Hurricanes Causing Havoc in the U.S.

On September 13, 2018, rain began to fall in North Carolina. It would not stop until several days later and would dump trillions of gallons of water on the Carolinas and southeast United States.   

Hurricane Florence officially made landfall on September 14 in North Carolina and would later be blamed for fifty-three deaths altogether, with thirty-nine of those occurring in hard-hit North Carolina. More than 1 million people evacuated in the wake of this storm, even though quite a few stayed behind to attempt to ride it out.

Although Florence made landfall only as a Category 1 hurricane, it still triggered massive devastation by prompting rivers in the Carolina region to overflow and flood countless communities. In Wilmington, NC alone, officials estimate that there was at least two hundred and twenty million dollars worth of damage in property. Florence also knocked out power in Virginia, North Carolina, South Carolina, and Florida. Workers spent many days restoring it.  

Even after the hurricane itself dissipated, the flooding did not go away. Waist-high water and treacherous flash-flooding tampered the ability of rescuers to reach the affected areas. In regards to the residents who did not flee or try to evacuate, most of them were trapped in their houses for numerous days until rescuers were finally able to come and help.   

About one month later, on October 10, another hurricane made landfall in eastern United States. Hurricane Michael directly hit the Florida Panhandle first before making its way up through Georgia into the already devastated North Carolina. This time, the hurricane was a monster Category 4 storm with winds up to 155 miles per hour, and it became the second major hurricane of the 2018 Atlantic hurricane season.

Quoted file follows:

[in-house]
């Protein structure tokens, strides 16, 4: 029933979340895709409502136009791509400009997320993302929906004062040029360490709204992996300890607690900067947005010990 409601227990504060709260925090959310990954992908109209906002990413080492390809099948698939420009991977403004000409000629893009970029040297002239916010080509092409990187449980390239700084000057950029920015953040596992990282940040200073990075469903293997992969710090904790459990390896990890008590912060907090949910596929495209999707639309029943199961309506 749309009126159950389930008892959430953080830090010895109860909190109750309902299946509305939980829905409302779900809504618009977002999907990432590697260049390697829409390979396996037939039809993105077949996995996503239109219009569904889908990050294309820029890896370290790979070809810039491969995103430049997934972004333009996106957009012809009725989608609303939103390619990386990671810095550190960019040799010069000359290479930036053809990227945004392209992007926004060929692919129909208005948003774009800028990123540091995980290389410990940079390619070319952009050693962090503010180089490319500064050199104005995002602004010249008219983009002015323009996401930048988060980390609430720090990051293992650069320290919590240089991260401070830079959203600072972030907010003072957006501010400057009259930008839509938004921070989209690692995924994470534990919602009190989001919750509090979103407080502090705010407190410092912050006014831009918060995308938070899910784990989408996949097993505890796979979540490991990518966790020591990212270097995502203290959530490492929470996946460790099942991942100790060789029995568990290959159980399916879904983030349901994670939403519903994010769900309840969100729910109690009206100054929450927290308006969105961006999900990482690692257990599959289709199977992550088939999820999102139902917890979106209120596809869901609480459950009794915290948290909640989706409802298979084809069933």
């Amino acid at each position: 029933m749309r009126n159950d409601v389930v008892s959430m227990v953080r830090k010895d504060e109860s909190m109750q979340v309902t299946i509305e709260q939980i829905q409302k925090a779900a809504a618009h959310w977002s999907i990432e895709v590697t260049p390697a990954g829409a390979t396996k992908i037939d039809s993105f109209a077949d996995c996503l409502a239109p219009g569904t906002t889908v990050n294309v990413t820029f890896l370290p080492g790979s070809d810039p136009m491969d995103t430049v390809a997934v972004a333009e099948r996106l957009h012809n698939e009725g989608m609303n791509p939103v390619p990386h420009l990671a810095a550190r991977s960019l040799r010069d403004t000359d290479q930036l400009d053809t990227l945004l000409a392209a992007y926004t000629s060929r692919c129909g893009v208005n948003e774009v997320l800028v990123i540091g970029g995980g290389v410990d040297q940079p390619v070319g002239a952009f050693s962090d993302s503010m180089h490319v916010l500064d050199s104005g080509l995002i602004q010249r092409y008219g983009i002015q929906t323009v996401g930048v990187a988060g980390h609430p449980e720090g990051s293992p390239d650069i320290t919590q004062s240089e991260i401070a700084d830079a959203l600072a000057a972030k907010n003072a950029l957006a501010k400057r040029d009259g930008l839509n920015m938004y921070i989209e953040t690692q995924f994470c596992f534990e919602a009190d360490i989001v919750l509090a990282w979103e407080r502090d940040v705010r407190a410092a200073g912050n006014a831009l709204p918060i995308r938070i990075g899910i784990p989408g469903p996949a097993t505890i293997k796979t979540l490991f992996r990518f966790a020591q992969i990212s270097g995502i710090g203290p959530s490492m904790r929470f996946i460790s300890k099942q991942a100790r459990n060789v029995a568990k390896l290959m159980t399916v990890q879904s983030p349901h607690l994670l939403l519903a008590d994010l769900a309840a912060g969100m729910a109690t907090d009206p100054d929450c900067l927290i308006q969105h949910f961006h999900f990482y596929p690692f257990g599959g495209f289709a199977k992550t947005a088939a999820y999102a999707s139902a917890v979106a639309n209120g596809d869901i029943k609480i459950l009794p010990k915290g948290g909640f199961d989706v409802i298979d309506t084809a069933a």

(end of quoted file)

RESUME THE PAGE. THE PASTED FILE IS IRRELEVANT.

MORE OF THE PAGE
Michael was the third most intense hurricane formed in the Atlantic Ocean to impact the United States in terms of landfall pressure and the sixth-strongest tropical cyclone to impact the United States in terms of wind speed. This storm utterly wrecked the Florida Panhandle, and buildings in places like Mexico Beach and Panama City were destroyed or swept away by high wind gusts and storm surge.    

In Georgia, Hurricane Michael also caused extensive wind damage to buildings and knocked out power. Georgian agriculture received the hardest hit, with around 2.7 billions dollars worth in damages. More than 2 million chickens died during the storm, and crops everywhere were demolished. As of now, there are fifty storm-related deaths in total, with thirty-five of them happening in the U.S. alone. Officials cannot confirm a final death toll, however, as that number is still rising and hundreds of people are still missing.   

With these two crippling storms, people in the devastated communities are just starting to come back and rebuild, and the 2018 Hurricane Season is certainly one that many will remember for a long time.   

Note: A tropical storm and a hurricane are two different things. According to, a tropical storm “occurs when cyclonic circulation becomes more organized and [has] maximum sustained winds gust consistently at or above 39 mph, and no higher than 73 mph.” A tropical storm then becomes a hurricane when “maximum sustained winds increase to between 74 mph and 95 mph.”



Image Credit:


One Comment

  1. Great summary of the hurricane season, Theresa!